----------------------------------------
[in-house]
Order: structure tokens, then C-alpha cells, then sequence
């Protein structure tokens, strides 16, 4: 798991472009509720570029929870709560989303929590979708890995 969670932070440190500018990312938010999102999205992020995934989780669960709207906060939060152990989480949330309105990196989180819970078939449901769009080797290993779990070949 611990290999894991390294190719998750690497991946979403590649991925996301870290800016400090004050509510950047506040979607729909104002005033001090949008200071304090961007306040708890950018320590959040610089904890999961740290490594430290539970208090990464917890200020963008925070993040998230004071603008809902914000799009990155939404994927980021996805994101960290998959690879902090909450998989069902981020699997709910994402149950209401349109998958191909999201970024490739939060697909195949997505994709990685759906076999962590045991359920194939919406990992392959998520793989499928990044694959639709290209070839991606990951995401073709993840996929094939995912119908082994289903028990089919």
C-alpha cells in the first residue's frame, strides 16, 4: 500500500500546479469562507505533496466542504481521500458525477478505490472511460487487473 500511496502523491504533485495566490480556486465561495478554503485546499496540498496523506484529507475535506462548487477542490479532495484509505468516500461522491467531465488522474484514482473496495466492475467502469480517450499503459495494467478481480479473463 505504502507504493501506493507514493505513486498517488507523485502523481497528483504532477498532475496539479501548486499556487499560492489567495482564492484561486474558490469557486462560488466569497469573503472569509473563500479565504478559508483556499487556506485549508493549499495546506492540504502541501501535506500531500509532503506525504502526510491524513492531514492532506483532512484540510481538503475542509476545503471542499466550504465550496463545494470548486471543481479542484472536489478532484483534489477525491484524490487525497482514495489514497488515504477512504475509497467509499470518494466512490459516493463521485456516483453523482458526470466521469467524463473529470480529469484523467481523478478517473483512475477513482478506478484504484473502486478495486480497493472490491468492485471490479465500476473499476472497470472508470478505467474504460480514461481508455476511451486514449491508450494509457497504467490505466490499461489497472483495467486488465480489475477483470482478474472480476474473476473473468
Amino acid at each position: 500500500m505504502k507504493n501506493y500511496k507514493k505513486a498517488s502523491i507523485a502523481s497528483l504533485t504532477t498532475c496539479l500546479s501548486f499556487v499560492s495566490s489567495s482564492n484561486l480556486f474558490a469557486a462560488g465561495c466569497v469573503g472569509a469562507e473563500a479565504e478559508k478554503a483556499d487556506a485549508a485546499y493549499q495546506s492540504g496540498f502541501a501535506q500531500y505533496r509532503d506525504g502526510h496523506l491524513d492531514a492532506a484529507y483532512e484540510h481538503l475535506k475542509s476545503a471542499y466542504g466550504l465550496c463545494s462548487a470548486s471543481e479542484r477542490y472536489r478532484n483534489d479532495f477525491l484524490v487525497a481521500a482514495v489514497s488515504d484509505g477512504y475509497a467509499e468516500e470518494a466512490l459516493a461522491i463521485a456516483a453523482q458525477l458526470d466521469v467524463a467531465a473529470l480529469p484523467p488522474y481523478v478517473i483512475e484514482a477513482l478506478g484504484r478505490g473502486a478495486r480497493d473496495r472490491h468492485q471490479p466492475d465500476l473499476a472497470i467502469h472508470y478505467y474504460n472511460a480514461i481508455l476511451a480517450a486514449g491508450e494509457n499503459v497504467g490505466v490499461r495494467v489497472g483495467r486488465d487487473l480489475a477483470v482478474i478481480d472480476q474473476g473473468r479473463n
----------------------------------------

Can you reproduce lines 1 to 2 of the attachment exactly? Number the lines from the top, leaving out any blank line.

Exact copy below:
[in-house]
Order: structure tokens, then C-alpha cells, then sequence